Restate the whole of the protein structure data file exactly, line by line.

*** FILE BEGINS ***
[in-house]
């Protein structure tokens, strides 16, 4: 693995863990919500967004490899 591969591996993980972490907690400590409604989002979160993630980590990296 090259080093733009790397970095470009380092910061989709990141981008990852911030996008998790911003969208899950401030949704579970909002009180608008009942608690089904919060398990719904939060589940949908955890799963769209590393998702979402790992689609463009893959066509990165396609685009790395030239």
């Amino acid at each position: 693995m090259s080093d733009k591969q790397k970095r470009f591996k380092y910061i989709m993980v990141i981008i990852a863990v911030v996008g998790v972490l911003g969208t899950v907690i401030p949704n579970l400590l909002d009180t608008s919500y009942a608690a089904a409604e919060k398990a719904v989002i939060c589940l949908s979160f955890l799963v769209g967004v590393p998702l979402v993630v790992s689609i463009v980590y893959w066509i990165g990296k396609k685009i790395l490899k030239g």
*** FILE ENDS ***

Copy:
[in-house]
């Protein structure tokens, strides 16, 4: 693995863990919500967004490899 591969591996993980972490907690400590409604989002979160993630980590990296 090259080093733009790397970095470009380092910061989709990141981008990852911030996008998790911003969208899950401030949704579970909002009180608008009942608690089904919060398990719904939060589940949908955890799963769209590393998702979402790992689609463009893959066509990165396609685009790395030239």
């Amino acid at each position: 693995m090259s080093d733009k591969q790397k970095r470009f591996k380092y910061i989709m993980v990141i981008i990852a863990v911030v996008g998790v972490l911003g969208t899950v907690i401030p949704n579970l400590l909002d009180t608008s919500y009942a608690a089904a409604e919060k398990a719904v989002i939060c589940l949908s979160f955890l799963v769209g967004v590393p998702l979402v993630v790992s689609i463009v980590y893959w066509i990165g990296k396609k685009i790395l490899k030239g």